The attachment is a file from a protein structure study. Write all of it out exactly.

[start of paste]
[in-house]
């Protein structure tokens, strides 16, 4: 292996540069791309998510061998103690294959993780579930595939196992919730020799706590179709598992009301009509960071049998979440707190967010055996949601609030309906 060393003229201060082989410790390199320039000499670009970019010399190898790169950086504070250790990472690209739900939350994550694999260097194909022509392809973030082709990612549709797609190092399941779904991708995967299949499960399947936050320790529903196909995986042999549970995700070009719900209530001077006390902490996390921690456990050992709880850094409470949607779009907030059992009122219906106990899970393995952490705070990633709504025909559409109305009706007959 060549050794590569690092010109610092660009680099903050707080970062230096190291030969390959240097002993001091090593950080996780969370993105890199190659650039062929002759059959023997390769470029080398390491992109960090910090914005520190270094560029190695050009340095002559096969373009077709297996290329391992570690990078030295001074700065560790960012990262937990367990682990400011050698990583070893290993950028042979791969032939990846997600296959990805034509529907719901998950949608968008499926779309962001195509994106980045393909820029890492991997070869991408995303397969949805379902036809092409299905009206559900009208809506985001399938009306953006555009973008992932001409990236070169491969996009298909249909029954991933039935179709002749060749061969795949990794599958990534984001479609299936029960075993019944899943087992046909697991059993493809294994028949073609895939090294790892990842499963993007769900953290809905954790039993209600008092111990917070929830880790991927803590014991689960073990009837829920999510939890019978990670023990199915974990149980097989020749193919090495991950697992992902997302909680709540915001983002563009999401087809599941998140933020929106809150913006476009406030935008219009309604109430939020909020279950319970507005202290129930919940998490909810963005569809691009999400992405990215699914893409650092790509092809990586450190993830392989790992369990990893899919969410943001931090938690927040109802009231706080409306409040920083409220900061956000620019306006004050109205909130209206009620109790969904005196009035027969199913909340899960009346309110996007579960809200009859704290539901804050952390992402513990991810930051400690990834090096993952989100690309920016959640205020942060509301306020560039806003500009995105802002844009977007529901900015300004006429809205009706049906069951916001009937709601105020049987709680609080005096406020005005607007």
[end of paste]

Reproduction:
[in-house]
């Protein structure tokens, strides 16, 4: 292996540069791309998510061998103690294959993780579930595939196992919730020799706590179709598992009301009509960071049998979440707190967010055996949601609030309906 060393003229201060082989410790390199320039000499670009970019010399190898790169950086504070250790990472690209739900939350994550694999260097194909022509392809973030082709990612549709797609190092399941779904991708995967299949499960399947936050320790529903196909995986042999549970995700070009719900209530001077006390902490996390921690456990050992709880850094409470949607779009907030059992009122219906106990899970393995952490705070990633709504025909559409109305009706007959 060549050794590569690092010109610092660009680099903050707080970062230096190291030969390959240097002993001091090593950080996780969370993105890199190659650039062929002759059959023997390769470029080398390491992109960090910090914005520190270094560029190695050009340095002559096969373009077709297996290329391992570690990078030295001074700065560790960012990262937990367990682990400011050698990583070893290993950028042979791969032939990846997600296959990805034509529907719901998950949608968008499926779309962001195509994106980045393909820029890492991997070869991408995303397969949805379902036809092409299905009206559900009208809506985001399938009306953006555009973008992932001409990236070169491969996009298909249909029954991933039935179709002749060749061969795949990794599958990534984001479609299936029960075993019944899943087992046909697991059993493809294994028949073609895939090294790892990842499963993007769900953290809905954790039993209600008092111990917070929830880790991927803590014991689960073990009837829920999510939890019978990670023990199915974990149980097989020749193919090495991950697992992902997302909680709540915001983002563009999401087809599941998140933020929106809150913006476009406030935008219009309604109430939020909020279950319970507005202290129930919940998490909810963005569809691009999400992405990215699914893409650092790509092809990586450190993830392989790992369990990893899919969410943001931090938690927040109802009231706080409306409040920083409220900061956000620019306006004050109205909130209206009620109790969904005196009035027969199913909340899960009346309110996007579960809200009859704290539901804050952390992402513990991810930051400690990834090096993952989100690309920016959640205020942060509301306020560039806003500009995105802002844009977007529901900015300004006429809205009706049906069951916001009937709601105020049987709680609080005096406020005005607007």